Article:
What is Platelet-Rich Plasma or PRP?

When you spin blood in a centrifuge, it separates into three main components: the heavy red blood cells at the bottom, then the white blood cells and lastly the lighter plasma at the top. This top layer contains platelets which will lead to the release of growth factors and other healing substances when injected back into the body. This in turn results in a proliferation of cells needed for healthy healing and tissue regeneration. Your own blood is withdrawn, just like having a blood test at the lab, and then it is spun down to create these three layers. Part of the plasma layer with the most platelets is then injected back in your body a few minutes later, in the affected joint or tissue which is causing your pain, to begin the healing process.

  • Avoid anti-inflammatories 1 week prior and 1 week after PRP
  • Avoid corticosteroids (eg cortisone injections) 4 – 6 weeks prior to the PRP
  • You can take Tylenol/Acetaminophen prior to coming
  • Come hydrated and having eaten prior to the procedure
  • Bring a driver if you have far to go afterwards – you can be stiff and sore!
  • Wear appropriate/stretchy clothing
  • Bring something to do while the blood is centrifuging
  • Avoid massage and deep tissue work for the first two weeks afterwards
  • Avoid hot tubs and swimming pools for 48 hours afterwards
  • Use ice, heat, epsom salts in the bath, tylenol or medications prescribed if needed
  • Light exercise as your body allows such as going for short walks

Usually one or two, rarely more. It does vary from person to person, as it depends on individual healing responses. Sometimes due to degeneration/aging/injury follow up treatments are needed months or years later. For facial regenerative platelet-rich plasma, more treatments can be given to maintain its effect (people choose PRP to help reverse the effects of aging skin).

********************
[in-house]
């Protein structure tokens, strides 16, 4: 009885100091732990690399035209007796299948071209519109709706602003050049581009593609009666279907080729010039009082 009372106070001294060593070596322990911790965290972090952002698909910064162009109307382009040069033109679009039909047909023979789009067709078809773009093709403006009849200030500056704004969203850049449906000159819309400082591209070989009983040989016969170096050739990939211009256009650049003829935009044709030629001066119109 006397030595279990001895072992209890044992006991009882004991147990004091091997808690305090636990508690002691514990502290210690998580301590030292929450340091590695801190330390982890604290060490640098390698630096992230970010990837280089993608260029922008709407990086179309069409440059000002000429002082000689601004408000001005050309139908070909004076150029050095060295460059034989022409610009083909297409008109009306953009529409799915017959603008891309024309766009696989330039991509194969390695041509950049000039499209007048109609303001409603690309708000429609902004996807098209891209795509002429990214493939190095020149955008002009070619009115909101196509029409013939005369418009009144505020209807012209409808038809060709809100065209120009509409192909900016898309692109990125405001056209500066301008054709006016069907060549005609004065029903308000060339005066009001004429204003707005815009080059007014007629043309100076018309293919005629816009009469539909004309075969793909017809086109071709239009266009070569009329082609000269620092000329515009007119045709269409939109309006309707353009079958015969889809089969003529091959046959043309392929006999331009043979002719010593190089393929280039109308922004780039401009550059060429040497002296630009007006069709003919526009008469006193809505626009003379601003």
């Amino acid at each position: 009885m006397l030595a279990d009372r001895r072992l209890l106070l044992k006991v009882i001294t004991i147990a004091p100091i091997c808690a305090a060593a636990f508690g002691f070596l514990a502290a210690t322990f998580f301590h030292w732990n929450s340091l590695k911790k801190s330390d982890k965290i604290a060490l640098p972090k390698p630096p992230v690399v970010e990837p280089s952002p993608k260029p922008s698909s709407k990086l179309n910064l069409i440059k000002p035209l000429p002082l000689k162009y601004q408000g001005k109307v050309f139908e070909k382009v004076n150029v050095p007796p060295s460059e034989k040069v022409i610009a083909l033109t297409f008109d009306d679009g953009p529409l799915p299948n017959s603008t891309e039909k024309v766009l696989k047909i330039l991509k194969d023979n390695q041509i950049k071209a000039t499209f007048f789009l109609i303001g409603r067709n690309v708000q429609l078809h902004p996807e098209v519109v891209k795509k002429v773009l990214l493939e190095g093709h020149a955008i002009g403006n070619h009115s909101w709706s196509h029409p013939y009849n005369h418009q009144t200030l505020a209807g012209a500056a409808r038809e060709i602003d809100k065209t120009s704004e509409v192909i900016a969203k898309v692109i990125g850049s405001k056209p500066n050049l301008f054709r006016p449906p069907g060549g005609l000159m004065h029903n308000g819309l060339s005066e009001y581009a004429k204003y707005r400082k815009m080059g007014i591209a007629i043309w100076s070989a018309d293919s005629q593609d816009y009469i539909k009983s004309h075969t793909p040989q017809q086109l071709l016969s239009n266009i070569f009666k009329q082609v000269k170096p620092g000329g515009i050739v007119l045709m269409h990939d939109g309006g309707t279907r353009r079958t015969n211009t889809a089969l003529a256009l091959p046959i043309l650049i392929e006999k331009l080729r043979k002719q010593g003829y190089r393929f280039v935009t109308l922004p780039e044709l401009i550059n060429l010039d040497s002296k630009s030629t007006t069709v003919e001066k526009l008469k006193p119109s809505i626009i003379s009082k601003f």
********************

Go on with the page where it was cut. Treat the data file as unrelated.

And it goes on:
Does PRP always work?

No one treatment works for everyone! It would be wonderful if we could guarantee 100% success, but this is not a realistic expectation. Our experience is that PRP is effective at reducing pain 80% of the time. If done for the correct diagnosis many experience a significant reduction in pain. Some of the reasons for not being as successful as possible include the inadvertent use of Advil, Aspirin or other such pills the week prior to or the week after injecting, smoking, use of narcotic medication (which in itself worsens musculoskeletal pain by the breakdown products effecting tissue functioning), steroid medication, or any other condition causing immune system dysfunction or weakness. The immune system can be adversely affected by stress, lack of sleep, poor diet etc.

You should discontinue the use of anti-inflammatories at least one week before and a minimum of one week after the injection, except for cardiac patients taking baby aspirin (81 mg daily). Anti-inflammatories include Ibuprofen/Advil, Naprosyn/Aleve, Celebrex, Voltaren, Mobicox, Arthotec and many others. Prednisone is also anti-inflammatory. Herbs/natural substances that are also in this category include Turmeric/Curcumin, and Fish Oil.

Having any injection can hurt! Local anesthetic is injected into the skin (or ice applied) prior to injecting the PRP and this prevents you feeling the skin puncture. Anesthetic cannot be used in the deeper tissues because it inactivates the PRP. Most people feel the injection as a deep-seated but short-lived pain. We suggest you take some Tylenol prior to coming in for your appointment (or even Tylenol 3 if you are bringing a driver), and eat and drink prior to coming. For those people who have a lot of anxiety about any injections, you can take medication to help you relax (if you are bringing a driver). Epsom salt baths and heating pads can also help. We can discuss this at the time of your assessment appointment. NOTE: Injections into the knee joint probably hurt the least of all.

Complications are rare. Some may experience bruising and a there is a very low risk of infection. Remember, experiencing pain for a few days post-injection is not a complication but in fact the desired effect of inflammation starting the healing process.

Platelet-rich plasma injections are not a covered insured service. Please ask us about the fee and payment is expected prior to the injection. Your HSA or HRA may cover the PRP procedure.